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Home performance extensible markup language (HPXML) is a national Building Performance Institute Data Dictionary and Standard Transfer Protocol created to reduce transactional costs associated with exchanging information between market actors. This website provides resources to help stakeholders implement HPXML and stay updated on its development.
The Building Energy Data Exchange Specification (BEDES, pronounced "beads" or /bi:ds/) is designed to support analysis of the measured energy performance of commercial, multifamily, and residential buildings, by providing a common data format, definitions, and an exchange protocol for building characteristics, efficiency measures, and energy use.
This presentation discusses how Energy Upgrade California streamlined its program through improvements in its HPXML and IT software.
Home Performance with ENERGY STAR’s new HPXML Implementation Guide helps energy efficiency program administrators and software developers overcome fragmented data exchange by integrating HPXML (home performance extensible markup language) into their operations and products. HPXML is a set of common definitions for the attributes of home systems based on Building Performance Institute data standards and the computing language that facilitates the quick and easy transfer of home-related data between different markets.
This is a recording of a webinar from August 2015. Home Performance with ENERGY STAR hosted a panel on HPXML; the value it can bring to businesses and implementation methods. Interested organizations can use this resource to learn more about HPXML and its potential benefits.
Home Performance (HP) XML is transforming the way home energy upgrade programs collect and transfer information from one software system to another, leading to improved contractor satisfaction, lower administrative costs, and technological advancements in the home performance industry. This presentation provides an overview of HPXML and its benefits, and discuss how the data standard is facilitating technological and process improvements among home energy upgrade programs and software developers in the United States.
Develop contractor engagement, quality assurance, and workforce development plans that include strategies, workflow, timelines, and staff and partner roles and responsibilities.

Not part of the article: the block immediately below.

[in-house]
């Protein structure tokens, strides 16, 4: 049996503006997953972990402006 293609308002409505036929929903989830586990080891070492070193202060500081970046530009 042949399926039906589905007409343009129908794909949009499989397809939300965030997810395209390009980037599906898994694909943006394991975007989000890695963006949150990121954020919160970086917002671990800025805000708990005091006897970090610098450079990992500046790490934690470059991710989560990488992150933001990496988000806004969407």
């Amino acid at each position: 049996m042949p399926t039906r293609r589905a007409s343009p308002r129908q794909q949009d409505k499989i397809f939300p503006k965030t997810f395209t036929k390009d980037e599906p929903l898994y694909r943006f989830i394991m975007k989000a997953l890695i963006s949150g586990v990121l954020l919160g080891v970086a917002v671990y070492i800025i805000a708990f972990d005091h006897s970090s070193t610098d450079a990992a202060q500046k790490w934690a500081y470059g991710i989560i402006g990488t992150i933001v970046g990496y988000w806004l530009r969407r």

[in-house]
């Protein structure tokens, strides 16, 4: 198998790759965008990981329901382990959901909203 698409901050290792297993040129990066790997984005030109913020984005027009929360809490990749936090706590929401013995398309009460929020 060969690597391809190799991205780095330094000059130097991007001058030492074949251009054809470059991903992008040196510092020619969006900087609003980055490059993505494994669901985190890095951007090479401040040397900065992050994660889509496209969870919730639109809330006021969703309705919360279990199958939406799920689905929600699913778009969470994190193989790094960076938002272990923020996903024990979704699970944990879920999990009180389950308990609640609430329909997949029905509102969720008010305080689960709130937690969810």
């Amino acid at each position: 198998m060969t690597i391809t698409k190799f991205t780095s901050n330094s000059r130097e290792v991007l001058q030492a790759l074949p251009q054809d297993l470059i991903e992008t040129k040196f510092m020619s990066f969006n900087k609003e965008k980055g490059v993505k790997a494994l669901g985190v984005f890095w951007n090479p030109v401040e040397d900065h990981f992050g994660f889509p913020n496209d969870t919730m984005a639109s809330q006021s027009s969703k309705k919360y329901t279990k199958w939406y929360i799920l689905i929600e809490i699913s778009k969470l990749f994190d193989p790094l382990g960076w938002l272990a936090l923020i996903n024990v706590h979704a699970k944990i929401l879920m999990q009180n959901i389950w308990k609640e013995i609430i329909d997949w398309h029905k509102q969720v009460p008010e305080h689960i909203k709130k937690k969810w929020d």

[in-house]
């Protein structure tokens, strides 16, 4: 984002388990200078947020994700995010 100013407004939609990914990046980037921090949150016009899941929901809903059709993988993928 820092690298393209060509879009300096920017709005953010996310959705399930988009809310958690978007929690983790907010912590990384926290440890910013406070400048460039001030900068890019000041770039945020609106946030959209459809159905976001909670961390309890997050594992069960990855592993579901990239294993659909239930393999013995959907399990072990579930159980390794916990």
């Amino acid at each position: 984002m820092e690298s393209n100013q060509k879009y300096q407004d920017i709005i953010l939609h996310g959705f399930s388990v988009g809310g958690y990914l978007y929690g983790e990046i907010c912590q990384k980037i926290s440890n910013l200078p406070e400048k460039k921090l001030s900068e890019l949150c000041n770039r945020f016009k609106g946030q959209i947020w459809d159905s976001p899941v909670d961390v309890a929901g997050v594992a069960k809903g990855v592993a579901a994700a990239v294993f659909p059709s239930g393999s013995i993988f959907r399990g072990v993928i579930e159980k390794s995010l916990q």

Solidify your program strategy and decide which customers you will focus on; what products, services, and support you will provide; and how you will partner with contractors and others to deliver services to your customers.
Support and partner with the workforce who will deliver your program’s energy efficiency services by understanding their capacity, recruiting contractor partners, enabling technical training and business development support, fostering clear communication, and refining program processes over time, in partnership with your workforce.
This presentation describes how APS' decision to switch to flexible requirements for energy assessment and modeling software and data transfer using HPXML standards reduced administrative time and improved contractor satisfaction.
Identify the right questions to ask, appropriate metrics to collect, and the processes needed to initiate third-party impact and process evaluations.
Identify and implement systems and tools that will support data collection and data quality necessary for effective evaluation.
Design a residential energy efficiency program that integrates marketing and outreach, contractor coordination, incentives, financing, and program evaluation to provide customers with the products and services they want through a customer-centric process.
Develop evidence-based insights into your program’s performance through third-party process and impact evaluations. Learn how to develop effective data collection strategies and timely evaluations to identify important program achievements as well as opportunities for making program improvements.
Establish an evaluation plan that will allow you to determine how your financing activities are impacting the market.
Ensure that your program’s customers will have access to affordable financing, so they can pay for the services you offer.
Successful residential energy efficiency programs use data collection, transfer, and storage systems to effectively implement activities and track program metrics. While systems based on simple spreadsheets can be easy to develop, such systems may not be suitable as program scale increases. Programs across the country have found immense value from investing the time and resources required to create an information technology (IT) system to regularly monitor progress and automate time-intensive...